Don't miss the big stories. Like us on Facebook.  

BENNINGTON — A large part of Victor Milani’s job is to prepare Southwest Vermont Supervisory Union staff for events that hopefully will never occur.

That’s the message from Superintendent James Culkeen, who spoke of Milani, the SVSU’s safety coordinator, at the supervisory union’s board meeting held on Sept. 28.

Milani — a former police academy instructor and police chief — addressed the board to go over his responsibilities and an overview of safety protocols.

When parents send their children to school, they expect a certain level of education, and that can’t happen without a safe environment.

“We have to assume the duty of care for those students when they arrive at the doorstep,” said Milani.

Law enforcement agencies are having a difficult time finding qualified candidates, and because of that, most officers from the town police and county Sheriff’s Department are no longer available to work at the schools.

“Which means that we have to work even more diligently to ensure enforcement of that sense of safety on the part of faculty, staff and students,” said Milani.

To achieve that goal, Milani has been helping staff become familiar with potential threats to the school. Faculty and staff are able to attend two-hour threat assessment trainings, so they are able to identify and respond effectively to a threat.

Gatekeepers, like front-desk personnel and receptionists, have a massive responsibility to admit or deny entry into the building.

“They have to be trained as to what might constitute suspicious behavior,” said Milani.

Support our journalism. Subscribe today. →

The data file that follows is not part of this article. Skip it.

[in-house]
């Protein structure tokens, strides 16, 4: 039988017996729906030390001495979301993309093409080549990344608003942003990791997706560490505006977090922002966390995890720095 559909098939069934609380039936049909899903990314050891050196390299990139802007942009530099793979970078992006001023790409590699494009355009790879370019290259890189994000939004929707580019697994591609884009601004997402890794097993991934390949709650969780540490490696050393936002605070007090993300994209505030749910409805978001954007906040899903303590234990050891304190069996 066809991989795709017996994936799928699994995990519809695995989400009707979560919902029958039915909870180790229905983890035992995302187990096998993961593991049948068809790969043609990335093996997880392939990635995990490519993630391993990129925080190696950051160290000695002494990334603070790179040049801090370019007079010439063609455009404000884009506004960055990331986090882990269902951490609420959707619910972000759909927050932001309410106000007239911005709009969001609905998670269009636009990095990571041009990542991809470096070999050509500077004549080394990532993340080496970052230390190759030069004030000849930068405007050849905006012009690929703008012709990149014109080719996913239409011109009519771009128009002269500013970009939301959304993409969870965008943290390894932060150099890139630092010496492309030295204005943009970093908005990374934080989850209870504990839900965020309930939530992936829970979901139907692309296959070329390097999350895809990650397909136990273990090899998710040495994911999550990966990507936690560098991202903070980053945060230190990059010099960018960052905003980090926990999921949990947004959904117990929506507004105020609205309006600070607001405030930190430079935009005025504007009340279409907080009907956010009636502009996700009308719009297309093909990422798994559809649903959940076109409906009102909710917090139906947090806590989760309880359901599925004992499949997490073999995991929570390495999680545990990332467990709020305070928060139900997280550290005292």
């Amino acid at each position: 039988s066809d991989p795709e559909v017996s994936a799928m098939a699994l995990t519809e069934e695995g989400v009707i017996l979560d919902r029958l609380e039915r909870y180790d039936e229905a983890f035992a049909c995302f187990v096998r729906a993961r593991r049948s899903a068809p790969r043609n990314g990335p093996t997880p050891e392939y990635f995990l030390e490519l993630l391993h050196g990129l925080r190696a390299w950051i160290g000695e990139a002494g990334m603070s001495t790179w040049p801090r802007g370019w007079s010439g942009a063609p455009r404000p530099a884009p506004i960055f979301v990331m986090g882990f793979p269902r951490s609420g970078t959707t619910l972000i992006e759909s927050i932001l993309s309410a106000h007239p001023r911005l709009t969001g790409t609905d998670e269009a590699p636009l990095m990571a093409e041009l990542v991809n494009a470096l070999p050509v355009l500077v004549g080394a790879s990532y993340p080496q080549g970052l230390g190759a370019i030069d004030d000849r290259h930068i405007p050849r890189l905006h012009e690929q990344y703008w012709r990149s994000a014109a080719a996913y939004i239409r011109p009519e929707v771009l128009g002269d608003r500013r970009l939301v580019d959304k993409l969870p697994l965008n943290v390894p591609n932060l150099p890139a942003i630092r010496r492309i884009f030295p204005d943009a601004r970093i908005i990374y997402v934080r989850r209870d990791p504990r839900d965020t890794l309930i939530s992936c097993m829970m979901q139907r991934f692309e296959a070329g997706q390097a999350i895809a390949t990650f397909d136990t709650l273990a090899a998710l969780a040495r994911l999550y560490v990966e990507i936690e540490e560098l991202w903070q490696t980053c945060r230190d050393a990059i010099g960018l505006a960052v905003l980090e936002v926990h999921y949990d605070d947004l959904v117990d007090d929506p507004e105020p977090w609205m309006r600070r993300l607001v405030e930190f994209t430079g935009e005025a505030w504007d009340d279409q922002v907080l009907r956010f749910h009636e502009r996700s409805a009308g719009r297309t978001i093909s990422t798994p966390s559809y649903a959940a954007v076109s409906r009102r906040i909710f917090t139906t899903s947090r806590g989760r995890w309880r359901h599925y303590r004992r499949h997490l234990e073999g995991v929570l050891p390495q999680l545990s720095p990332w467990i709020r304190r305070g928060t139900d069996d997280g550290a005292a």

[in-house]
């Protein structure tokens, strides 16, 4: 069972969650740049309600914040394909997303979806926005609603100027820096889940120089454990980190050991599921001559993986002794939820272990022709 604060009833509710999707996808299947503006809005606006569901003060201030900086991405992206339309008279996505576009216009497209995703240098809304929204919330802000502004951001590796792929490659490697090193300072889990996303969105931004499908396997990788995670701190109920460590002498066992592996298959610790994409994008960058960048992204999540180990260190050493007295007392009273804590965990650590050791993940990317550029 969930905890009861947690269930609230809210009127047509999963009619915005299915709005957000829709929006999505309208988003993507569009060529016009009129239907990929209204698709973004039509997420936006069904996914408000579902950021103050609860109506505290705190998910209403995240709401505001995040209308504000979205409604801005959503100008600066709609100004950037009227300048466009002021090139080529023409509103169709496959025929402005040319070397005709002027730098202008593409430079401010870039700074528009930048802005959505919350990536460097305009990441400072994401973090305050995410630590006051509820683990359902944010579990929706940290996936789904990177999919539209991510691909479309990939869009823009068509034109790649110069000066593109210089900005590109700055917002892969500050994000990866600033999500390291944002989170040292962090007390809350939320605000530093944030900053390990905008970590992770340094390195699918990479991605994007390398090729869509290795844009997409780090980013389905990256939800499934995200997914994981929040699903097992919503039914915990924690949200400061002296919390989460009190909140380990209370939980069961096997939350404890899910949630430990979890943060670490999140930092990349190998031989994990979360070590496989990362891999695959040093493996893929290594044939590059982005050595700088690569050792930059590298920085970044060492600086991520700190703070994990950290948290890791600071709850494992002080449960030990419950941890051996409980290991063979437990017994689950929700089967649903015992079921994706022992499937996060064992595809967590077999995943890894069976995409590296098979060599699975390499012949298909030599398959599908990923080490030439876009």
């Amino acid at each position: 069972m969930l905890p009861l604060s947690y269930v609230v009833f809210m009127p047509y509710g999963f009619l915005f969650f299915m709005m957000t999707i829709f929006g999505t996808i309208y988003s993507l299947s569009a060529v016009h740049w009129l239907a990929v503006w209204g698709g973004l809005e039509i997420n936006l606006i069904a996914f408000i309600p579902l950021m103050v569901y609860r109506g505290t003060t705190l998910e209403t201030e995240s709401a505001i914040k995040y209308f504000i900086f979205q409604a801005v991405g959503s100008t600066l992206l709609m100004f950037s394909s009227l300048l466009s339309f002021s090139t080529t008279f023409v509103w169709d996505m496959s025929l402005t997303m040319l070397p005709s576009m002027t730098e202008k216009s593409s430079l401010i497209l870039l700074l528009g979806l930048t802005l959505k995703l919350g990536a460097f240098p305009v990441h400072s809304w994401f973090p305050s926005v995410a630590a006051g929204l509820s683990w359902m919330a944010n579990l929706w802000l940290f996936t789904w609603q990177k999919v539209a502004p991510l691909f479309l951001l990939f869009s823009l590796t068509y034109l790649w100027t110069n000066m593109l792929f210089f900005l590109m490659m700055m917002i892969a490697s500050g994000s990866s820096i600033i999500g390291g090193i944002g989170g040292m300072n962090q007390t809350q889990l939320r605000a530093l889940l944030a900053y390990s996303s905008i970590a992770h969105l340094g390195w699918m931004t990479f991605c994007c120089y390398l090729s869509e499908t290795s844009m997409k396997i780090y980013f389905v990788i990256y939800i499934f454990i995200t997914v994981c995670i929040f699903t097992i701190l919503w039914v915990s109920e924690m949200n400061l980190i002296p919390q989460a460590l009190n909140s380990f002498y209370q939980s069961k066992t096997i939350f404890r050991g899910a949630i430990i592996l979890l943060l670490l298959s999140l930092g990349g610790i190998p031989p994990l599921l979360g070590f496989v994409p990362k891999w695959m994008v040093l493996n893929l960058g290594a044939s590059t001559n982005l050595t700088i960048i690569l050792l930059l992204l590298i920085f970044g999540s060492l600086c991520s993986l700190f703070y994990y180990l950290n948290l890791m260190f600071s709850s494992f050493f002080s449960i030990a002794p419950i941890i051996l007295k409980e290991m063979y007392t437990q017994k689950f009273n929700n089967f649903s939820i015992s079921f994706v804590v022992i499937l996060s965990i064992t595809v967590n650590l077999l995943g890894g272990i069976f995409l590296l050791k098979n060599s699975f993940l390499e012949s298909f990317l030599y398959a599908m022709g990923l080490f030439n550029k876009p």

Each SVSU school has an emergency operation plan to implement if necessary, and the plans are updated when appropriate.

“The most concerning is training as far as the possibility of what to do in an active shooter situation,” he said. The school has active shooter drills throughout the school year.

Because of the lack of law enforcement presence in the schools, Milani has spent more time visiting the schools to speak with faculty, staff and students in hopes of fostering a “sense of safety,” he said. If teachers don’t feel safe, “they can’t work to their full capacity to be able to run in the classroom.”

Milani said there is also a “major controversy in the country” regarding the role of a school resource officer. Some parents and faculty do not feel comfortable having a uniformed law enforcement presence in the buildings.

Each building has its own building safety committee that Milani is periodically asked to attend for questions and concerns.

“If students are acting out, because they don’t feel safe, they’re certainly not learning,” he said.

Milani is also responsible for the safety at athletic events. He collaborated with the athletic director to ensure the director is comfortable with the security at each event.

Student residency inquiries also filter through Milani. At the direction of the superintendent, he will conduct a private investigation to determine if a student actually lives in the district. After the investigation, he submits the report to the superintendent to make a decision.

Culkeen declined to provide additional comments regarding its safety plans.


If you'd like to leave a comment (or a tip or a question) about this story with the editors, please email us.
We also welcome letters to the editor for publication; you can do that by filling out our letters form and submitting it to the newsroom.